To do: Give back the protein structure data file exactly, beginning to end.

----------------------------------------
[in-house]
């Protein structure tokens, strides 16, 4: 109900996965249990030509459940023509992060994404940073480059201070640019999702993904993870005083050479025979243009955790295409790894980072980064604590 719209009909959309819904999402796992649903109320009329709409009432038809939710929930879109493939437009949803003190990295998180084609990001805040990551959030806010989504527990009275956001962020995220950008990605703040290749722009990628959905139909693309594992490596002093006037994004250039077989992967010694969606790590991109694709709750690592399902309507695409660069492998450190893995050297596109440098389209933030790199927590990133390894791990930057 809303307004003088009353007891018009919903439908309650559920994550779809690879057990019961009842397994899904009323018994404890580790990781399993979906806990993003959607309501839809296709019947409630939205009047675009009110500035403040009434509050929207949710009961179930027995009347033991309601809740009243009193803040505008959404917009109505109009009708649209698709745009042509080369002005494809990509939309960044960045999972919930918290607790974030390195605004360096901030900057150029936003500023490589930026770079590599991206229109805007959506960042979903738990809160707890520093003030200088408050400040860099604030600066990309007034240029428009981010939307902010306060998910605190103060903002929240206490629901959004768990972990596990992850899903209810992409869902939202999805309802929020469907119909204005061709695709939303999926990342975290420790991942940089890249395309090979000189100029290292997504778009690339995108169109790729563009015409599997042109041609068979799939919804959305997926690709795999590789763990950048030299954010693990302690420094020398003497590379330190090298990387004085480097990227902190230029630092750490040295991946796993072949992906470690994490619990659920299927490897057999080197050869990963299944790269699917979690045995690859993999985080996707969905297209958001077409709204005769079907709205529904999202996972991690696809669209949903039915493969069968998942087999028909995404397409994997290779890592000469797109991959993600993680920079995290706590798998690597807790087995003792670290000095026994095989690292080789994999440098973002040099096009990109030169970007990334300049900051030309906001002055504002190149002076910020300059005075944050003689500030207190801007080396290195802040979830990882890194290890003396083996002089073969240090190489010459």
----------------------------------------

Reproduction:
[in-house]
């Protein structure tokens, strides 16, 4: 109900996965249990030509459940023509992060994404940073480059201070640019999702993904993870005083050479025979243009955790295409790894980072980064604590 719209009909959309819904999402796992649903109320009329709409009432038809939710929930879109493939437009949803003190990295998180084609990001805040990551959030806010989504527990009275956001962020995220950008990605703040290749722009990628959905139909693309594992490596002093006037994004250039077989992967010694969606790590991109694709709750690592399902309507695409660069492998450190893995050297596109440098389209933030790199927590990133390894791990930057 809303307004003088009353007891018009919903439908309650559920994550779809690879057990019961009842397994899904009323018994404890580790990781399993979906806990993003959607309501839809296709019947409630939205009047675009009110500035403040009434509050929207949710009961179930027995009347033991309601809740009243009193803040505008959404917009109505109009009708649209698709745009042509080369002005494809990509939309960044960045999972919930918290607790974030390195605004360096901030900057150029936003500023490589930026770079590599991206229109805007959506960042979903738990809160707890520093003030200088408050400040860099604030600066990309007034240029428009981010939307902010306060998910605190103060903002929240206490629901959004768990972990596990992850899903209810992409869902939202999805309802929020469907119909204005061709695709939303999926990342975290420790991942940089890249395309090979000189100029290292997504778009690339995108169109790729563009015409599997042109041609068979799939919804959305997926690709795999590789763990950048030299954010693990302690420094020398003497590379330190090298990387004085480097990227902190230029630092750490040295991946796993072949992906470690994490619990659920299927490897057999080197050869990963299944790269699917979690045995690859993999985080996707969905297209958001077409709204005769079907709205529904999202996972991690696809669209949903039915493969069968998942087999028909995404397409994997290779890592000469797109991959993600993680920079995290706590798998690597807790087995003792670290000095026994095989690292080789994999440098973002040099096009990109030169970007990334300049900051030309906001002055504002190149002076910020300059005075944050003689500030207190801007080396290195802040979830990882890194290890003396083996002089073969240090190489010459």